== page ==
Upon moving past the restricted area I moved off the snowmobile trail and into the deep snow soon vanishing into the surrounding forest. The snow was very deep and I was easily sinking a foot or more down while I struggled to make the adjustment from walking on the packed down snowmobile trail I just left behind. Being the first time out on snowshoes it took me a little longer for me to get my snowshoeing legs. After a few minutes I was weaving around trees and dodging large chunks of snow falling from the conifer trees as a slight breeze blew.
Happy Valley is a patchwork of conifer plantations and natural forests in all different stages of development. Swampy areas abound which are easily discernable during the winter season by a snow-covered hummock and hollow pattern. There are a scattered number of ponds in the area as well although most of them tend to be clustered in the southern portion of the wildlife management area.
I continued snowshoeing in a southeastern direction for about a half hour before finally turning west in an area of huge eastern hemlocks near the border of a large open wetland. Since I planned on taking an hour long trip I knew I would have to turn westward at about half way so as to return to the snowmobile trail where I could cross it and follow along the western edge back north toward the parking lot along Route 104. At about 30 minutes from leaving the parking lot I pulled out my compass and headed westward.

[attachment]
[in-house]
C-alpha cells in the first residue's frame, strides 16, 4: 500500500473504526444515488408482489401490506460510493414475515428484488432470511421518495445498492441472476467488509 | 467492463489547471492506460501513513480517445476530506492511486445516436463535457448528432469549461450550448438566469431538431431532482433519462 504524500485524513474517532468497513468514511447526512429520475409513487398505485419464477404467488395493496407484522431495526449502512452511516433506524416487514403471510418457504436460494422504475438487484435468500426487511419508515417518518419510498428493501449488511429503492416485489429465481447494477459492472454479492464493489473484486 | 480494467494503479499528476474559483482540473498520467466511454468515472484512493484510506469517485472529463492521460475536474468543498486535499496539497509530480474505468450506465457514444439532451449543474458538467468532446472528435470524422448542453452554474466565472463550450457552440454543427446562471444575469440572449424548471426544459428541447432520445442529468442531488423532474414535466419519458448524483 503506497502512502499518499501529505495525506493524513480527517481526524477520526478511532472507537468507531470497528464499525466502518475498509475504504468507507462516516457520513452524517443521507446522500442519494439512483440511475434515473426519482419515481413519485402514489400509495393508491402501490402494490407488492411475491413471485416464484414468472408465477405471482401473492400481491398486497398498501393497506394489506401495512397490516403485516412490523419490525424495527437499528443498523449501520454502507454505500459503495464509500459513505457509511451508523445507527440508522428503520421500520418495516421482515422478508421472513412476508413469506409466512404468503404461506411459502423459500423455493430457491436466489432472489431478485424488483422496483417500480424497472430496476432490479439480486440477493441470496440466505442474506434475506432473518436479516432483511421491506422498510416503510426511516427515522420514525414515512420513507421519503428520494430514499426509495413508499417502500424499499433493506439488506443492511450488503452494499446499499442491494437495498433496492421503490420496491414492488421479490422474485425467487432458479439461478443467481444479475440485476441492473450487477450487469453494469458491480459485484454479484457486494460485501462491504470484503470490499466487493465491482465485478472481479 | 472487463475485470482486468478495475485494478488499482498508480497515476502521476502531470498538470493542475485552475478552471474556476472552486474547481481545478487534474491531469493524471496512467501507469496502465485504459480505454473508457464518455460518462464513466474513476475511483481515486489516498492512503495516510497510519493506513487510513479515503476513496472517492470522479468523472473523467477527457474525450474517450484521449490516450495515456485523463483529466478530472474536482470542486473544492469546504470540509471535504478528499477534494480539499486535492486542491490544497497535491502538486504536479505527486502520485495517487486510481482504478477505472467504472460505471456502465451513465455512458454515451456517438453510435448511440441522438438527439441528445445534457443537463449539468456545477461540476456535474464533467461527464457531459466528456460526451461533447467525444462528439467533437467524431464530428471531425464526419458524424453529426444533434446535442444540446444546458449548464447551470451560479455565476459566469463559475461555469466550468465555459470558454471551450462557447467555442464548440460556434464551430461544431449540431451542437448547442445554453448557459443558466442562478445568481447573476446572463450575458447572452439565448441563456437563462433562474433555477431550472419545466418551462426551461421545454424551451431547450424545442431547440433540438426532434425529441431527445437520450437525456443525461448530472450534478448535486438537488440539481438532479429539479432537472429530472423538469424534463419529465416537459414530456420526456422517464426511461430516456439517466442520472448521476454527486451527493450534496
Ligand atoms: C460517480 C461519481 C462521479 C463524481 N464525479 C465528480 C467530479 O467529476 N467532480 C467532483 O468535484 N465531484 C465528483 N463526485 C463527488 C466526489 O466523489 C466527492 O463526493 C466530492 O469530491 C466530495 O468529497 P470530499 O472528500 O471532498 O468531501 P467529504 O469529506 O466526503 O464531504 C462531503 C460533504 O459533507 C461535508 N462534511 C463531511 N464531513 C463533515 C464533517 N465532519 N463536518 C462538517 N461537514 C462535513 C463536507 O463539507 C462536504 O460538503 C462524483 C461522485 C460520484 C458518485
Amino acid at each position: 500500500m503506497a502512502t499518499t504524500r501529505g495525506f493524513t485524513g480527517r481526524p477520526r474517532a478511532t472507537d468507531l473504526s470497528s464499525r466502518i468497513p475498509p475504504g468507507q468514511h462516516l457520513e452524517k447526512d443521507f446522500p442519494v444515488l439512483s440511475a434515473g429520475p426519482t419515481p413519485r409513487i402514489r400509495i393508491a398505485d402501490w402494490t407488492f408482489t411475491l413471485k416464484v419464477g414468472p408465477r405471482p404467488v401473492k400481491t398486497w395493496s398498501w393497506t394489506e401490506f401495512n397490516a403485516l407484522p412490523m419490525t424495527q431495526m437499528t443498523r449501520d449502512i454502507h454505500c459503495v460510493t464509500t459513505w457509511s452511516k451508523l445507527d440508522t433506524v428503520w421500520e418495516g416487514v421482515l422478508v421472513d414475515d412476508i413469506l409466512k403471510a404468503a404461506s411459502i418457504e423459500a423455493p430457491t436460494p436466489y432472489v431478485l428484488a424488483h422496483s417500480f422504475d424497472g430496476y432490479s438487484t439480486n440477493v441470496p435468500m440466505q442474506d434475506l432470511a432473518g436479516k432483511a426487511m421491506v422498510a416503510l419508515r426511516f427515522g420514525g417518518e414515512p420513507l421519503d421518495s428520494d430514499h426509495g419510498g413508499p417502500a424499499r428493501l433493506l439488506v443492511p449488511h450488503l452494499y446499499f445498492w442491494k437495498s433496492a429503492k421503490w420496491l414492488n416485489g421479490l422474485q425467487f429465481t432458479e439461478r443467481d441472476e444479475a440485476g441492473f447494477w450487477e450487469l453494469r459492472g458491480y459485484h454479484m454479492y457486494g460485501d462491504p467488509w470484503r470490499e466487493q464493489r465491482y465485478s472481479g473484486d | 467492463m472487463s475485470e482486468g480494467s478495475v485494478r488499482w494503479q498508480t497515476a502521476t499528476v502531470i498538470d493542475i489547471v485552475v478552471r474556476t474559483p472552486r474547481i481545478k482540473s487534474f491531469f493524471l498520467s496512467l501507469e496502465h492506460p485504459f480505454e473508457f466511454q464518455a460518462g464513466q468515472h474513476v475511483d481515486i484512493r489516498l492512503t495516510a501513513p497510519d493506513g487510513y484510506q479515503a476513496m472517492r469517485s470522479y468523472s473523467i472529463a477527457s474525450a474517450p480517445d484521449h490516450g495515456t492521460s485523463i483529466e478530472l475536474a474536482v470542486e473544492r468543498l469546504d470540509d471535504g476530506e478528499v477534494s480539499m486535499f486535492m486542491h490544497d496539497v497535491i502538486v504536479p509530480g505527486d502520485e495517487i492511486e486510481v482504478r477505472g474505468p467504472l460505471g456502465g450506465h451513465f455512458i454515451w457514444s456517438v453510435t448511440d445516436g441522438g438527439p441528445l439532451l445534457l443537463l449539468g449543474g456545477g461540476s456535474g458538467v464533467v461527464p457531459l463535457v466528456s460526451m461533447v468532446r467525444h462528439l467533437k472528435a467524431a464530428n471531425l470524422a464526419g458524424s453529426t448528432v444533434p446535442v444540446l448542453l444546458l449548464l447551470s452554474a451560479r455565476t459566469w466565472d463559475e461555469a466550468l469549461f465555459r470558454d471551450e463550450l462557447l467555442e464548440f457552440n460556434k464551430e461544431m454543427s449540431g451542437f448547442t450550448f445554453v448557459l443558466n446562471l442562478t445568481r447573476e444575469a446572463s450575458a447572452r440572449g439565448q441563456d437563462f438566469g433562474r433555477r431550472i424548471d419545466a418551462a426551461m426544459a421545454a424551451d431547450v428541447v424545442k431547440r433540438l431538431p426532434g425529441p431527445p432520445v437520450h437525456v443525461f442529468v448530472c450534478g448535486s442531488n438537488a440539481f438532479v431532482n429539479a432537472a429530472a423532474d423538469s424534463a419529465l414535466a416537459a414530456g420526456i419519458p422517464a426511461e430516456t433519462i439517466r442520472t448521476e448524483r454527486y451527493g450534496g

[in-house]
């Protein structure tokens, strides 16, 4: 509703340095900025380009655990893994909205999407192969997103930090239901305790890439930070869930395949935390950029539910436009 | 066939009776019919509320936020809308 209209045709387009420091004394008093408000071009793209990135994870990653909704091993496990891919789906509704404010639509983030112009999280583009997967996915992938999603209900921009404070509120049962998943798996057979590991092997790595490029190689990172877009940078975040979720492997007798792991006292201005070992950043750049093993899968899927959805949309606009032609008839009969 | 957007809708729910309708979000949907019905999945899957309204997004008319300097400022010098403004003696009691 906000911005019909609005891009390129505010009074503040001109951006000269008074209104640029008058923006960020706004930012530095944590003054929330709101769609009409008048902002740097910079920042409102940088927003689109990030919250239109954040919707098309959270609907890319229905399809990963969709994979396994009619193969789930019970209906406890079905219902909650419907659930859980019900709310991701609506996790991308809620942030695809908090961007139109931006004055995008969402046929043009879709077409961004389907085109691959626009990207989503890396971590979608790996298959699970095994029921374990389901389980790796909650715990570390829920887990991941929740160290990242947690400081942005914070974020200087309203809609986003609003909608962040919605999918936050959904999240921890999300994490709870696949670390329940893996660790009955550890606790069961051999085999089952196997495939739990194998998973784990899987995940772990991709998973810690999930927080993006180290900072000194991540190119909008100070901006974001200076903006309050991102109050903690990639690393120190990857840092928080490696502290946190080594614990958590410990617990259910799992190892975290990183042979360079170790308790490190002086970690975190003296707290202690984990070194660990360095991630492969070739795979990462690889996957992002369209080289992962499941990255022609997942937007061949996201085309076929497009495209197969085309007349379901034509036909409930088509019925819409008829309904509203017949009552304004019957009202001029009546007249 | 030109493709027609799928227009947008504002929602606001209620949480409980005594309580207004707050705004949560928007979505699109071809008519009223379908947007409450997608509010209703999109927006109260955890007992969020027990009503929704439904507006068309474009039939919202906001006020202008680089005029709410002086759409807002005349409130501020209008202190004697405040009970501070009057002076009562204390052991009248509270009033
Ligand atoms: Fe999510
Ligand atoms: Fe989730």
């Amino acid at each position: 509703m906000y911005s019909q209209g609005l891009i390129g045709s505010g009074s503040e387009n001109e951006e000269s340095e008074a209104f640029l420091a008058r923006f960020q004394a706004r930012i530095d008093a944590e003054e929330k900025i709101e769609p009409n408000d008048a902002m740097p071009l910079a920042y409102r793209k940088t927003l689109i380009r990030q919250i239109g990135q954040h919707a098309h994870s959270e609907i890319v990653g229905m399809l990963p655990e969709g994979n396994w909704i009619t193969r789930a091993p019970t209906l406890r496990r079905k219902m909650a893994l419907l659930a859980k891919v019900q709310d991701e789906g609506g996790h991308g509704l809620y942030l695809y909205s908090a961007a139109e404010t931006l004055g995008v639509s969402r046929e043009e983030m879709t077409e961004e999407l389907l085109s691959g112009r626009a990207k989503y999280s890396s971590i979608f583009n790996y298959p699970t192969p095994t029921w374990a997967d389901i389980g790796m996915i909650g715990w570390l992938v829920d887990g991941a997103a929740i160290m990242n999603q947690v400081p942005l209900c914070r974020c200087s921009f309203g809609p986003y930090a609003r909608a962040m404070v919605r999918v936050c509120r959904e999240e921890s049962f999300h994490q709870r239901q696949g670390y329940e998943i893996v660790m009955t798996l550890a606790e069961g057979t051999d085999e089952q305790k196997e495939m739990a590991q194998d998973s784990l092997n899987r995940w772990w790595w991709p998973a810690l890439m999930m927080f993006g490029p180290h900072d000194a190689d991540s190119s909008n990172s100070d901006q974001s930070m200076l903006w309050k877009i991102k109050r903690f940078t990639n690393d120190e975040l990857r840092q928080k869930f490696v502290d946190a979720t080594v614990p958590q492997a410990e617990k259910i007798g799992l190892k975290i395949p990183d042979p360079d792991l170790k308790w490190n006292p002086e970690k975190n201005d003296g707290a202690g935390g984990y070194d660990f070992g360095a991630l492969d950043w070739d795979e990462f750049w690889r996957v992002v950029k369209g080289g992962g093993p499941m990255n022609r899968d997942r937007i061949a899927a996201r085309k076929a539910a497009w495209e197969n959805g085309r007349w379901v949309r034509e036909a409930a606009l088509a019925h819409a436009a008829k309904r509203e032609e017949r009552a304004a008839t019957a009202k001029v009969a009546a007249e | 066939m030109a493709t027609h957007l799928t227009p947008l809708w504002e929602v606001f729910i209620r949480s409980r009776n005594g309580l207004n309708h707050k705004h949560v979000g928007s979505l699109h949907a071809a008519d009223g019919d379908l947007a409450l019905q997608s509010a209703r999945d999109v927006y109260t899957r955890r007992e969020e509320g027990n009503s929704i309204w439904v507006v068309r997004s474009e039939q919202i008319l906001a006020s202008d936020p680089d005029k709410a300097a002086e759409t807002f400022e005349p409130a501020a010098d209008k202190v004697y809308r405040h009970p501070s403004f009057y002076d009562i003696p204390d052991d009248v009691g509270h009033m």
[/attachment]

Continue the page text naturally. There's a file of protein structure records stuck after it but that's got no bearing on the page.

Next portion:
As I moved through a dense area of hemlocks over rolling hills I discovered a large hollow log sticking out of the snow at the base of a large tree. Scattered about in front of the end of the hollow log was the scat of some animal plus a few scattered hair. Trails in the snow led away from the log in many different directions some of which ended at the base of large trees. I suspected the log to be a latrine of a porcupine. I peered into the log but could not see anything more than a foot inside. Before continuing on I searched about in the trees to see if I could locate the suspected porcupine but I was unsuccessful. I took a few pictures with my compact digital camera before departing.